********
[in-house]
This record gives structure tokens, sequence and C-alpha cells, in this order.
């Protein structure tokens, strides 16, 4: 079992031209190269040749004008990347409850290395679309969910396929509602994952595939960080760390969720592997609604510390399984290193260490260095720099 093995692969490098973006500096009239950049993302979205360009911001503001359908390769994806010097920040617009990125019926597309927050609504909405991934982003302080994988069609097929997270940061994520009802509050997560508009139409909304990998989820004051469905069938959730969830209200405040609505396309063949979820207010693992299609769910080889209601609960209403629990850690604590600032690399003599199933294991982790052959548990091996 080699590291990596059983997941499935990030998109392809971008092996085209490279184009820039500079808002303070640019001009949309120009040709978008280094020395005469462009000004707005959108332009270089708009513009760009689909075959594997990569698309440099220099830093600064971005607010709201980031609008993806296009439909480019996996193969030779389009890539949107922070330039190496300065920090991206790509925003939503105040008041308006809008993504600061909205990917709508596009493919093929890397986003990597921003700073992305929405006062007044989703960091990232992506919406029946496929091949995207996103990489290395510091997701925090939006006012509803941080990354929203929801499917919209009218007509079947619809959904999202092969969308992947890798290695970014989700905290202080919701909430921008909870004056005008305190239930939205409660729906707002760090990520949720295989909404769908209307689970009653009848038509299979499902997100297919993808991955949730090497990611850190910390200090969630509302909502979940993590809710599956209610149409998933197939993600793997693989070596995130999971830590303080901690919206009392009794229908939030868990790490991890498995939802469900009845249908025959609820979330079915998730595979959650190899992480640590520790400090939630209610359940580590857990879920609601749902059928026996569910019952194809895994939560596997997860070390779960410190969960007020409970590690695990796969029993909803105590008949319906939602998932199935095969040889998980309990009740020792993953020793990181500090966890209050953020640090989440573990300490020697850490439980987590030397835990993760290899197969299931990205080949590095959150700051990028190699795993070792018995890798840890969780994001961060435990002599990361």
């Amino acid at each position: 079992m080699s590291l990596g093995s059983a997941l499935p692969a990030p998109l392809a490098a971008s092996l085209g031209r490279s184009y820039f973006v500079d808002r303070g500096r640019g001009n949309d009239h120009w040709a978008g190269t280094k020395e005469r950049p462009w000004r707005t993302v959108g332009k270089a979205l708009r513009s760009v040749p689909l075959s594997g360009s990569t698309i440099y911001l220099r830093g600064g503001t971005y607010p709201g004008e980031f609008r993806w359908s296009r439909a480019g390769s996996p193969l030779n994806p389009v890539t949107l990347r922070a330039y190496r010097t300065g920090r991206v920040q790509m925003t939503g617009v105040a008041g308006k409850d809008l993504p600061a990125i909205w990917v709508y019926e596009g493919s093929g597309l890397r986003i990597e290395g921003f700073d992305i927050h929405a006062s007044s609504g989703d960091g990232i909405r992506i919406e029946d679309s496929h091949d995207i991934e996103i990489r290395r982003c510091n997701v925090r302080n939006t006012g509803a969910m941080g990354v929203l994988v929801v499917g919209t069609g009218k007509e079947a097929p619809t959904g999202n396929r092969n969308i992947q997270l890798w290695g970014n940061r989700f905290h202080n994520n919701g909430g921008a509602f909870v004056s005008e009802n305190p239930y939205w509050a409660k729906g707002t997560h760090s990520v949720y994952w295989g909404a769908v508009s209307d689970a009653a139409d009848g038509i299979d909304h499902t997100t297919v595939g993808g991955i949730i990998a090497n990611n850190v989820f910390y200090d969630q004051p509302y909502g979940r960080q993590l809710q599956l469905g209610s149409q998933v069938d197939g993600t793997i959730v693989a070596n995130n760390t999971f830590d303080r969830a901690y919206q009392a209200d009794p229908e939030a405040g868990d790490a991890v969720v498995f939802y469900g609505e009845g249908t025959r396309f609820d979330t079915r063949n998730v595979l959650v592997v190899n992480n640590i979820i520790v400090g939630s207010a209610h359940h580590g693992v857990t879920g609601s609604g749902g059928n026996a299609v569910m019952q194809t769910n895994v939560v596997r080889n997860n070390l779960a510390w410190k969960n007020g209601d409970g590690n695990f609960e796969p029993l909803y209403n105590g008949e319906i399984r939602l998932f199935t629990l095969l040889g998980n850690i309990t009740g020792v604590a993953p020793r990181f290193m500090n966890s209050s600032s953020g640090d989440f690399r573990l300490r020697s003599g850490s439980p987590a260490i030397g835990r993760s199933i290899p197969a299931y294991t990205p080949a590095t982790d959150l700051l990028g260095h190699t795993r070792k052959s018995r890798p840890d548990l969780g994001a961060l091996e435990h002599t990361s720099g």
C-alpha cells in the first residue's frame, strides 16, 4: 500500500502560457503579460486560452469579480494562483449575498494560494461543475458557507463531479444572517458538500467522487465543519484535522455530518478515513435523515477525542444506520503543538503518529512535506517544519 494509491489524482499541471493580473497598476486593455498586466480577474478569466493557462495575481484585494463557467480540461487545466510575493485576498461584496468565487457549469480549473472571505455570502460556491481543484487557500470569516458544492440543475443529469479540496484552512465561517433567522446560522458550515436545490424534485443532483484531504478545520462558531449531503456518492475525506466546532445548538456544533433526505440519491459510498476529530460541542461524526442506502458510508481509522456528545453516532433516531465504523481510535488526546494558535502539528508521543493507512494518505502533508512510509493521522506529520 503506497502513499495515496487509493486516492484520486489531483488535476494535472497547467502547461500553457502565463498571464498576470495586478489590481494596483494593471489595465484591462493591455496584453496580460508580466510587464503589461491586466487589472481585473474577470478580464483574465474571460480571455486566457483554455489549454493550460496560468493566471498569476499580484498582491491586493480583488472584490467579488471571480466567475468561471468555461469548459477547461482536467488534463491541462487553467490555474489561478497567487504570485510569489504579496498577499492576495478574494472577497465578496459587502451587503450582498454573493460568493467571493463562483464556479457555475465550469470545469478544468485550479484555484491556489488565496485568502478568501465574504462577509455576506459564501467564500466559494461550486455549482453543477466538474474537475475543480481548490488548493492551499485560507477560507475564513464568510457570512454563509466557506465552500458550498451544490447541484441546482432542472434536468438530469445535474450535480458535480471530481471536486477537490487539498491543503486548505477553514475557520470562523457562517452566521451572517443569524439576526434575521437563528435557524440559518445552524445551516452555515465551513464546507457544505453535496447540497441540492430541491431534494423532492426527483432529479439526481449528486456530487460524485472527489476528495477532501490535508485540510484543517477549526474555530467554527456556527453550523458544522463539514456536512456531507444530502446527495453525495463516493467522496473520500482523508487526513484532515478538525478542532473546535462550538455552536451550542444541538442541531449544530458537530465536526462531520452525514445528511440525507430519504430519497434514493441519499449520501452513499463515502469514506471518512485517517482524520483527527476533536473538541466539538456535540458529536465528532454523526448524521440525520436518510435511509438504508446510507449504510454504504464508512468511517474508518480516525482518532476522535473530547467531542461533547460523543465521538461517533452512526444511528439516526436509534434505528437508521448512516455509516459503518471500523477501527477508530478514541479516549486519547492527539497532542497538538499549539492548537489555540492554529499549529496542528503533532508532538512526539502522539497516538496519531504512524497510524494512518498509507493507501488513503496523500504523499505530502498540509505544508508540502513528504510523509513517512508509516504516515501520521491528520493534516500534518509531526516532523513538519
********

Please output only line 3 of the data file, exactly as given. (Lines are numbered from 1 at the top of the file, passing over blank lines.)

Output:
């Protein structure tokens, strides 16, 4: 079992031209190269040749004008990347409850290395679309969910396929509602994952595939960080760390969720592997609604510390399984290193260490260095720099 093995692969490098973006500096009239950049993302979205360009911001503001359908390769994806010097920040617009990125019926597309927050609504909405991934982003302080994988069609097929997270940061994520009802509050997560508009139409909304990998989820004051469905069938959730969830209200405040609505396309063949979820207010693992299609769910080889209601609960209403629990850690604590600032690399003599199933294991982790052959548990091996 080699590291990596059983997941499935990030998109392809971008092996085209490279184009820039500079808002303070640019001009949309120009040709978008280094020395005469462009000004707005959108332009270089708009513009760009689909075959594997990569698309440099220099830093600064971005607010709201980031609008993806296009439909480019996996193969030779389009890539949107922070330039190496300065920090991206790509925003939503105040008041308006809008993504600061909205990917709508596009493919093929890397986003990597921003700073992305929405006062007044989703960091990232992506919406029946496929091949995207996103990489290395510091997701925090939006006012509803941080990354929203929801499917919209009218007509079947619809959904999202092969969308992947890798290695970014989700905290202080919701909430921008909870004056005008305190239930939205409660729906707002760090990520949720295989909404769908209307689970009653009848038509299979499902997100297919993808991955949730090497990611850190910390200090969630509302909502979940993590809710599956209610149409998933197939993600793997693989070596995130999971830590303080901690919206009392009794229908939030868990790490991890498995939802469900009845249908025959609820979330079915998730595979959650190899992480640590520790400090939630209610359940580590857990879920609601749902059928026996569910019952194809895994939560596997997860070390779960410190969960007020409970590690695990796969029993909803105590008949319906939602998932199935095969040889998980309990009740020792993953020793990181500090966890209050953020640090989440573990300490020697850490439980987590030397835990993760290899197969299931990205080949590095959150700051990028190699795993070792018995890798840890969780994001961060435990002599990361």